When entertaining at home in the heat of summer, I usually do desserts that don’t need to be baked, which creates more heat. Some of my favorite summer desserts would include maple syrup poached pineapple, served with a small dollop of yogurt or maybe even frozen yogurt if it’s real hot outside. I have fond memories of sitting outside on a warm evening years ago eating red wine and strawberries for dessert. Or try red wine and raspberries, finishing off with a small dollop of lightly whipped cream or crème fraiche. The first time I tried these wine-soaked berries, a nice Valpolicella was used, but a good Merlot or fruity Zinfandel also works fine. If you haven’t tried it, you’re in for a real treat.

If chocolate is your passion, how about a warm chocolate panini, using banana bread and having bittersweet chocolate with tart crème fraiche as the filling? If you don’t want to hook up the panini machine, just set sandwiches on the grill outside and toast slightly till golden brown and chocolate is melted and oozing out the sides. If banana bread isn’t available, just use a good country white bread or walnut bread to make these summer treats.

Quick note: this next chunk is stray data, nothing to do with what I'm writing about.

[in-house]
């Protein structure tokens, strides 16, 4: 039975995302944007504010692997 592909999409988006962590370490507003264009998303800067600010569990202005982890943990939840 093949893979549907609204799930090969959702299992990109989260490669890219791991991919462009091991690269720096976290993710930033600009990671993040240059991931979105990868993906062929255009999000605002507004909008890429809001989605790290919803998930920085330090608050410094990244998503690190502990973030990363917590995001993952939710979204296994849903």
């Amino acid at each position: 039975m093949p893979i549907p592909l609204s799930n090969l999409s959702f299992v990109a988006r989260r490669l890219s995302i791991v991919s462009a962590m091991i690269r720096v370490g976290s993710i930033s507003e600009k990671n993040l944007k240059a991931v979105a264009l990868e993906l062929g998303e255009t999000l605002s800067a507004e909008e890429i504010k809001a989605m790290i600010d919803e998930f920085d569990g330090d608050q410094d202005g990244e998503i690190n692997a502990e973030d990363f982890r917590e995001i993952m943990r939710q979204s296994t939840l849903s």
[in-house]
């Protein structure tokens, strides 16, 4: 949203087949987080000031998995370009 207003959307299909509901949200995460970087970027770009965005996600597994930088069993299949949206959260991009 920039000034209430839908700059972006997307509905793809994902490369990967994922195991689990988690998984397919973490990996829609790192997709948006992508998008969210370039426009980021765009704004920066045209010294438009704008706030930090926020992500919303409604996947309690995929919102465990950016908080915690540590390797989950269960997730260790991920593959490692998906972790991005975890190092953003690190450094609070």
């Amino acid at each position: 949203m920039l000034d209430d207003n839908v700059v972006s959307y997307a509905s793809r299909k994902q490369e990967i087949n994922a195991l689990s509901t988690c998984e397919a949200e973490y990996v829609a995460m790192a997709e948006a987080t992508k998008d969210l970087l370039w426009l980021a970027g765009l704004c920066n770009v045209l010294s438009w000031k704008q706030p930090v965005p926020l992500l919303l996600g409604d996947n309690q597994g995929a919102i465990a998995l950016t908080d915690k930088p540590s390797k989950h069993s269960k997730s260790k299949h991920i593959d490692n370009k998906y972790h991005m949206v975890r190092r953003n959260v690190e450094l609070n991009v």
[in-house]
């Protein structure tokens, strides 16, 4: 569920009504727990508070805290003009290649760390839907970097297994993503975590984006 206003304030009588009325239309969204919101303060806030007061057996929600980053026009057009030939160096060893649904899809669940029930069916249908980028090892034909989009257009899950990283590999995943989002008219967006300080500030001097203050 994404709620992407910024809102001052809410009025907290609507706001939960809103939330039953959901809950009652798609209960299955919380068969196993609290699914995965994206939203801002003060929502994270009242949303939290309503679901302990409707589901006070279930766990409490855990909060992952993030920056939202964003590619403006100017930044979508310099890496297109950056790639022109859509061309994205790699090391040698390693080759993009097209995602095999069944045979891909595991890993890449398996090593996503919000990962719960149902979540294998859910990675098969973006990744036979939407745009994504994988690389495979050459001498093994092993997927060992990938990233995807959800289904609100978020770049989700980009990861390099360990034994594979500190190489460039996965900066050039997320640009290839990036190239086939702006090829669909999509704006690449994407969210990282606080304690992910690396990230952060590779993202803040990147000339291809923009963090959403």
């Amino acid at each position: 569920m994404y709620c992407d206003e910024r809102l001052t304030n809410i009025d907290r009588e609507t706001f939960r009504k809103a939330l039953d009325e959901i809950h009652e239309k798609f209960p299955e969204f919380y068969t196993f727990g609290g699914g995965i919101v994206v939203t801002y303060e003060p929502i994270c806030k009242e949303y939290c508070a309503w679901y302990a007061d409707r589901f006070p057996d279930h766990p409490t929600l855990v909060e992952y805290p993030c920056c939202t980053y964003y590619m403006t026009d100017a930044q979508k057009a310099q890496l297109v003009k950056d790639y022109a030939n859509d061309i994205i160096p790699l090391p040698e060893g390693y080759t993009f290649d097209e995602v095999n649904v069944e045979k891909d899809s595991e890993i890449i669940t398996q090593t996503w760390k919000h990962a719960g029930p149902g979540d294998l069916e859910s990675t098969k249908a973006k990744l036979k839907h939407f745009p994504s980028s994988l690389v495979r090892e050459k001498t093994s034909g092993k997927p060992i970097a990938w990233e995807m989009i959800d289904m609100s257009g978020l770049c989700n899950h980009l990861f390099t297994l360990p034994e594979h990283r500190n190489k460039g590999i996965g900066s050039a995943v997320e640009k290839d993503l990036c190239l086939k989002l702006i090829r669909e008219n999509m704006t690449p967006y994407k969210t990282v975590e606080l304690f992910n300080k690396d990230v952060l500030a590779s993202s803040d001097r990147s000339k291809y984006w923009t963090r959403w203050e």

I made a dessert for years I called sautéed banana bread with vanilla ice cream and warm pecan praline sauce. Banana bread has such a different taste when served warm and toasted or even grilled outside. Or just forget the bread altogether and serve ice cream with the warm pecan praline sauce. (More recipes are online at www.nhmagazine.com.)

Red wine and strawberries:
For every 1 cup of sliced strawberries, sprinkle on about 1 teaspoon of granulated sugar. Let it set a couple of minutes to allow sugar to bring out the juice of the strawberries. Put fruit in glasses and just barely cover it with red wine. Don’t let this mixture sit more than an hour because the strawberries get too soft.

Add a small amount of other flavors if you wish, such as a cinnamon stick, orange zest or mint, but really ripe strawberries need no sugar at all

Chocolate Panini:
Take two slices of banana bread and butter one side of each. On one unbuttered side, spread with crème fraiche and place on chocolate pieces, more or less depending on how much you like. Place second piece of banana bread on top. Place on panini machine or outside grill. When lightly browned, turn over and lightly brown second side. Serve warm.